We are slaves of our money. Our very right to healthcare, nutrition, shelter and water is based on how many pieces of paper and metal discs you own. Yes, even in canada despite our free access to basic healthcare, we have to pay lots just to get a dental check. You have to pay the hospital when your in labor. And the nurse will still treat you like some sort of animal in a testing lab. Dirty surgical tool, anyone?

            We rely on these prescriptions like they were made by the doctors we trust.Uh,.. actually they are made by pharmacutical companies that advertise their products with lies and exaggerations. Look that investigation on YAZ.

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            • #36
              [quote=Sequoia;4271631]You do realize that you're complaining about technology on a computer, on the internet, right?[quote]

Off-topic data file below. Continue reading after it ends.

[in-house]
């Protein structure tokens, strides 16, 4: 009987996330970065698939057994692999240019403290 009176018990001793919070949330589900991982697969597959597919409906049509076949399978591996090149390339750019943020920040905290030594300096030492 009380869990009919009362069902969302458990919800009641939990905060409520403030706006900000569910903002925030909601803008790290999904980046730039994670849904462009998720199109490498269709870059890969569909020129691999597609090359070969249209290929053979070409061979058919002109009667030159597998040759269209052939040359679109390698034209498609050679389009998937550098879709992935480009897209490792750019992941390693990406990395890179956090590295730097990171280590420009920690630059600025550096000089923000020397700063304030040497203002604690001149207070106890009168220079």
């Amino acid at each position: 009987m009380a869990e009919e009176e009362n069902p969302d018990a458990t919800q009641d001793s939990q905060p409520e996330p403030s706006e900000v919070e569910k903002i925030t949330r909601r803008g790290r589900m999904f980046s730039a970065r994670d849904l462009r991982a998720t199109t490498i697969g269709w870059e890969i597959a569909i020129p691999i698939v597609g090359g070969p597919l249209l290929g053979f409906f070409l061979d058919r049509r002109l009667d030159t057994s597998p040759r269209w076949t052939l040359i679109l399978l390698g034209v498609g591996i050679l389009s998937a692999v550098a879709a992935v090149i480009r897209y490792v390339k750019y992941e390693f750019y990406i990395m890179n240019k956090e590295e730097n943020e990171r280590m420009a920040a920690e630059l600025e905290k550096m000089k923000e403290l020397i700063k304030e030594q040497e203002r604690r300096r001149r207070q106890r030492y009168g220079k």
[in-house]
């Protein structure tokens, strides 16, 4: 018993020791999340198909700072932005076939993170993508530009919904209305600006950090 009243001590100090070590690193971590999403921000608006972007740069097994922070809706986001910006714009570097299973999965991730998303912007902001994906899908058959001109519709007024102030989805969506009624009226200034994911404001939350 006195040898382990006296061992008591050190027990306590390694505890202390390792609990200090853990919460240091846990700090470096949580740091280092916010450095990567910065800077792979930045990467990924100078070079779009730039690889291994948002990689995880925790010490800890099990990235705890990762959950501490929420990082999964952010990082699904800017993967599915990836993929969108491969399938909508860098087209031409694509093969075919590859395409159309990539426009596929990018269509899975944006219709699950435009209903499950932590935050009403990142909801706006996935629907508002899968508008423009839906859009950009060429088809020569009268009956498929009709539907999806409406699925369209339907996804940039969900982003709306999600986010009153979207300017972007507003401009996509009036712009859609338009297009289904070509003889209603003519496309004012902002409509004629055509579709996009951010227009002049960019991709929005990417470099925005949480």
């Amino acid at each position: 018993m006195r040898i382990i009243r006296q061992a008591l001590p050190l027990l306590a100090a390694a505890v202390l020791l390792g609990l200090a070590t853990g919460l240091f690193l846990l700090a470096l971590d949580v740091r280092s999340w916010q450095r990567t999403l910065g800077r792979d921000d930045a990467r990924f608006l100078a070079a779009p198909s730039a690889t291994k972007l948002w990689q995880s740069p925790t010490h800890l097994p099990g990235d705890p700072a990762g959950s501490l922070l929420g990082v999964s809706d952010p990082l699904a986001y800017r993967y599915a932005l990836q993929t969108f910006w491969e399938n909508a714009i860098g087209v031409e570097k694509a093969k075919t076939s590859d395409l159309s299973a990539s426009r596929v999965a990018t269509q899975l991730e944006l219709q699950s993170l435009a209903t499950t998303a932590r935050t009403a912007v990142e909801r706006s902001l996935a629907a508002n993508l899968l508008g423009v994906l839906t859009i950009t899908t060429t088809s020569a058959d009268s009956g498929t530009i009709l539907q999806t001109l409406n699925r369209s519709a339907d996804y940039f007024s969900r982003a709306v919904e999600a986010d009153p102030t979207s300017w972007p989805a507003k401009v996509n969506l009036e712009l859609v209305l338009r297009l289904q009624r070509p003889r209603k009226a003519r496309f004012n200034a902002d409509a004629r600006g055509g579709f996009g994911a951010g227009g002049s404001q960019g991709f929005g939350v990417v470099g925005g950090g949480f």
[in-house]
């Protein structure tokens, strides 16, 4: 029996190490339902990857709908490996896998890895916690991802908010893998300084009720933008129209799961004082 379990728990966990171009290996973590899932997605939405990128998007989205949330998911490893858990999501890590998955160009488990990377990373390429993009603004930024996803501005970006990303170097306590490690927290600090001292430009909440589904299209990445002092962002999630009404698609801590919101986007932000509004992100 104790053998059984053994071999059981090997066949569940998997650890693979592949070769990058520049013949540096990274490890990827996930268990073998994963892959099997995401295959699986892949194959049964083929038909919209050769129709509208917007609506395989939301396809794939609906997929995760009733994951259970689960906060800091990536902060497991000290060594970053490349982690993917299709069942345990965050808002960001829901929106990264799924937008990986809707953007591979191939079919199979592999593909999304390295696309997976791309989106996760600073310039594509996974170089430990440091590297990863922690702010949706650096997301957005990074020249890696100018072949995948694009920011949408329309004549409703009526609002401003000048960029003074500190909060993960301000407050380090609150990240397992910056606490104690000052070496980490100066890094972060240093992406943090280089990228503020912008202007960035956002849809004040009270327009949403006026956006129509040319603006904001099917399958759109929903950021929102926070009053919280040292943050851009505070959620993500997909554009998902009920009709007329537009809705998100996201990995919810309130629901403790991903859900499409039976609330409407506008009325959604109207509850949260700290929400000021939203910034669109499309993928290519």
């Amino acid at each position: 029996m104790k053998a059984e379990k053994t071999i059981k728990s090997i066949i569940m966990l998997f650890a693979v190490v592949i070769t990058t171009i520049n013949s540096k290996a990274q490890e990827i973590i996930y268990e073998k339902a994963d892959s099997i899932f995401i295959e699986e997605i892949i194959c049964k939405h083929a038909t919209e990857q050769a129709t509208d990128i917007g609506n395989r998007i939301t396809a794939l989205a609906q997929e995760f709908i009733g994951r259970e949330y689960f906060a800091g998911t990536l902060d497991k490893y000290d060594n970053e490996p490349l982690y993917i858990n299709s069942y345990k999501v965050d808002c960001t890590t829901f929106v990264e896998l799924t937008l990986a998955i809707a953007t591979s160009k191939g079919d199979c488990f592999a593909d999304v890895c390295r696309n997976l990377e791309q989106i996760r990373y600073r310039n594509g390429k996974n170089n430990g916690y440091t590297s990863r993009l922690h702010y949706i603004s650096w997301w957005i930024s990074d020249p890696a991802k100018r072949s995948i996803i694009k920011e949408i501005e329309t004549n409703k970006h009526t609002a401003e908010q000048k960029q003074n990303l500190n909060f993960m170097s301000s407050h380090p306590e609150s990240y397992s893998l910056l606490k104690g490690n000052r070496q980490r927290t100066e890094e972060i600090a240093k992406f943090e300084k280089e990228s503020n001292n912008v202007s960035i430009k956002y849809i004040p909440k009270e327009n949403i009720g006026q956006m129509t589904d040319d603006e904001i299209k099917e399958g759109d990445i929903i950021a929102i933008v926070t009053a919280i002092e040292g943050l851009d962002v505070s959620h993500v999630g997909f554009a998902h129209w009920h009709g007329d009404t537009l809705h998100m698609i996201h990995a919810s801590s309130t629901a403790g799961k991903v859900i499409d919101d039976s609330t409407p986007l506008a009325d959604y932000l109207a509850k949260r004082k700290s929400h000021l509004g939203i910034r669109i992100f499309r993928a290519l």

Technology is great, I'll be the first to say that, but sometimes technology is not the right answer. I think its the same thing I see in the political parties -- it doesn't matter what the problem is, the solution is already there, and you just sort of plug in the problem to the ready made solution. It's a sort of "magical thinking" so to speak to suggest that one approach -- be it more technolgy, more tax cuts, or whatever you favored solution is -- is always the right answer. Sometimes it is. Sometimes it isn't. And to me, the technological solution is just that kind of "magical thinking" it is culturally considered the best solution. New technology is always the best -- we'll spend millions of dollars to design a pen that works in weightlessness, the Soviets brought a pencil. Both worked, and I don't think that the weightless pen was a superior solution just because it was new tech.